The Factors Determining the Reasonableness of Delay Between Arraignment and Indictment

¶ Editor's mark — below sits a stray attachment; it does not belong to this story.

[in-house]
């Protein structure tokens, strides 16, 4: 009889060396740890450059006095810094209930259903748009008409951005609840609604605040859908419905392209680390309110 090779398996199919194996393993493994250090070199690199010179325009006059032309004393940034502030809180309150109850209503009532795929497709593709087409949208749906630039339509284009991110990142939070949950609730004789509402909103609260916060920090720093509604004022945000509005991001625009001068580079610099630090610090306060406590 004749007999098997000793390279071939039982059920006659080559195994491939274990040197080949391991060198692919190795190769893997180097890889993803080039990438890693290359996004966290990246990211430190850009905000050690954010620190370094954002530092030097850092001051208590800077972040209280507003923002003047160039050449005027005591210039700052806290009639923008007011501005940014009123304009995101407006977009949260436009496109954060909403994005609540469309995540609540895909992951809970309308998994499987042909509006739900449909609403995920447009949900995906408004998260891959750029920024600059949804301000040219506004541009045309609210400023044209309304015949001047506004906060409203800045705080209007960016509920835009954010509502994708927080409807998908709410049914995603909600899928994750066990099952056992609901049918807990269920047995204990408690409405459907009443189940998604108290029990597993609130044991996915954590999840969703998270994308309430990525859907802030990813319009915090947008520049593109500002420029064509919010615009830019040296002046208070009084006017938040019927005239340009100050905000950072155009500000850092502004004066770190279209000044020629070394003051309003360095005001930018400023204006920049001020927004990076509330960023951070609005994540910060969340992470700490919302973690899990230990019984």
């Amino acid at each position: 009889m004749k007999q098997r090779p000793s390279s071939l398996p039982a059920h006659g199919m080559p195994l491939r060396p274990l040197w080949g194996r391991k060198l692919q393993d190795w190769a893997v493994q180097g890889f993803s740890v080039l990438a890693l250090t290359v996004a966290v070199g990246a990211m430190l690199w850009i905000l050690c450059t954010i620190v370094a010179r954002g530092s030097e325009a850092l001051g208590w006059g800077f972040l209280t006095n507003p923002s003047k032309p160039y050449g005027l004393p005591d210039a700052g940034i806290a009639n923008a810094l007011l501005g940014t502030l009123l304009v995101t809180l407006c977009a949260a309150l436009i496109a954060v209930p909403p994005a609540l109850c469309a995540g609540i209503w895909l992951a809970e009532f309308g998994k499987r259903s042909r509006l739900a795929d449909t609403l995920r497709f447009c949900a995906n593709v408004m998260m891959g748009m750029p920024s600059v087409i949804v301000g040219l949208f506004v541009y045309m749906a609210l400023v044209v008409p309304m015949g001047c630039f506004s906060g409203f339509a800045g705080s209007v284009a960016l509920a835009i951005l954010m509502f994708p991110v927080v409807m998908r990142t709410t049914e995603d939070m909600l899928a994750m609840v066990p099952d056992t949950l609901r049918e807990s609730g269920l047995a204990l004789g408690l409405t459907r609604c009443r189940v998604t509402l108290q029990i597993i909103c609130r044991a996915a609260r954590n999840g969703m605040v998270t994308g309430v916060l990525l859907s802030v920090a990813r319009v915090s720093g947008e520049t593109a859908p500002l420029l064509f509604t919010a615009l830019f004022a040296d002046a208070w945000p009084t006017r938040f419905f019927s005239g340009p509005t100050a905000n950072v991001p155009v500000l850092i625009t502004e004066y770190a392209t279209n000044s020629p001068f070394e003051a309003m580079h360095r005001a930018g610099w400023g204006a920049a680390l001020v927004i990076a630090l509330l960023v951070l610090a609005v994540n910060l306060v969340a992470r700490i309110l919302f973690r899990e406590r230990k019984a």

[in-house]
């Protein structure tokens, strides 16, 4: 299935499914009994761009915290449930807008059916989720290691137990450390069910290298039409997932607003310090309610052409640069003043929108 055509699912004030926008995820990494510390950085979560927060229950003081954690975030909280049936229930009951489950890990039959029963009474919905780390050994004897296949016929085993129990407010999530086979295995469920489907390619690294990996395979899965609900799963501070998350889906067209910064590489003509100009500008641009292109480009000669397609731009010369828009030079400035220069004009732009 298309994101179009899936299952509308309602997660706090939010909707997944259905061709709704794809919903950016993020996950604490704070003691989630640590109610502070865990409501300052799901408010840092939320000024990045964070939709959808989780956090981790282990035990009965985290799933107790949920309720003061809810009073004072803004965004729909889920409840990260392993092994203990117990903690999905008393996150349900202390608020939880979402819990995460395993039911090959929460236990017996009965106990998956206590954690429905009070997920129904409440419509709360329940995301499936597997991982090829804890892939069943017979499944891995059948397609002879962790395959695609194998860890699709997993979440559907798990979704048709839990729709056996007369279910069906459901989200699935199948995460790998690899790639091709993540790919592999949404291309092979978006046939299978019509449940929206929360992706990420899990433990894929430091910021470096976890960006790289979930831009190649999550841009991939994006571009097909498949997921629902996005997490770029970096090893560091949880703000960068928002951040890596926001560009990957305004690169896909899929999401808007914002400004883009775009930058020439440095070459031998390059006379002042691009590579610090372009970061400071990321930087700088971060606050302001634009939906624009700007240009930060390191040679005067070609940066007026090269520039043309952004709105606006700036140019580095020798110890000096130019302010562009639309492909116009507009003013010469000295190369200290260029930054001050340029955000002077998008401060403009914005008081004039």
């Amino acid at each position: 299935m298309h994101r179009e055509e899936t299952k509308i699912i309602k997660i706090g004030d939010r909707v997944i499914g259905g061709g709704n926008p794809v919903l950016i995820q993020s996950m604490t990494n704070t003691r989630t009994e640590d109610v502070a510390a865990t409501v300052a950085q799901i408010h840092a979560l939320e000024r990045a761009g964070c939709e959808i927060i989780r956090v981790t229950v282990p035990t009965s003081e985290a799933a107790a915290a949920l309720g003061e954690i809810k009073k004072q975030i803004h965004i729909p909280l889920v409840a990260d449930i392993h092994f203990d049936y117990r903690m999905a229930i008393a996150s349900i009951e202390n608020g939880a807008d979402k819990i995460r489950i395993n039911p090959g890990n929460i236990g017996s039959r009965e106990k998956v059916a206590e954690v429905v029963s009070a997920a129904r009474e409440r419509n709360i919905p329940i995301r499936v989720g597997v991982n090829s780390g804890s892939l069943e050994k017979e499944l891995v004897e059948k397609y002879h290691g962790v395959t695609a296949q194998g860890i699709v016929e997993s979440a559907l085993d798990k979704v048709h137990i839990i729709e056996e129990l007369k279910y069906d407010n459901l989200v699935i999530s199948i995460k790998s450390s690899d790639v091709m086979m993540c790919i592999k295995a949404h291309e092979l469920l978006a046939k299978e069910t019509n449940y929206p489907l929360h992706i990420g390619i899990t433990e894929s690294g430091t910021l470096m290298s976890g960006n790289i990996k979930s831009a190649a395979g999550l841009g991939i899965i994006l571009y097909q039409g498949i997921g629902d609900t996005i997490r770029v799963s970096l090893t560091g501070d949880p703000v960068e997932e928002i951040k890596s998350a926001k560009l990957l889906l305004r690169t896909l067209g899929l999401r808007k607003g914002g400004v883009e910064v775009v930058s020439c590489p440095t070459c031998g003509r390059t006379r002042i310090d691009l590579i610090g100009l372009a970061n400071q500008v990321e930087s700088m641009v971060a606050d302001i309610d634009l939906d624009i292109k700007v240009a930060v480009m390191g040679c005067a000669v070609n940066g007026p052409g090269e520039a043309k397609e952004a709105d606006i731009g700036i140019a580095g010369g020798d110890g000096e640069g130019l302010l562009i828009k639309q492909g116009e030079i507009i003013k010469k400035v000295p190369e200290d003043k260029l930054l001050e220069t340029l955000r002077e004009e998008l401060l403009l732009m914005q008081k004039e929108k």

In People v. Blakley, 34 N.Y.2d 311, 357 N.Y.S.2d 459, 313 N.E.2d 763 (1974), the court considered four factors in determining the reasonableness of delay between arraignment and subsequent indictment. The four factors were: (1) the length of the delay; (2) the reasons for the delay; (3) the defendant's assertion of his right to a speedy trial; (4) the degree of prejudice caused to the defendant. Considering the factors in order the court rules as follows. Calculating from the date of arrest until the date of potential readiness, the Court is faced with an overall delay of nineteen months. At least since February 26, 2001 the defendant has not acquiesced in the delay. Although the defendant has no prior criminal record, his licence to practice his trade as a cab driver has been suspended pending the outcome of this case. He claims, without dispute, that the suspension severely hampers his ability to support his family. He has denied the allegations in the Indictment against him and claims to be "emotionally devastated" by the pending charges. Although this "prejudice" may not be prejudice in the traditional sense of some factor which adversely effects the truth determination process, it is still a valid consideration in determining what is a "reasonable" time to await a witness' availability under CPL 30.30 (3)(b).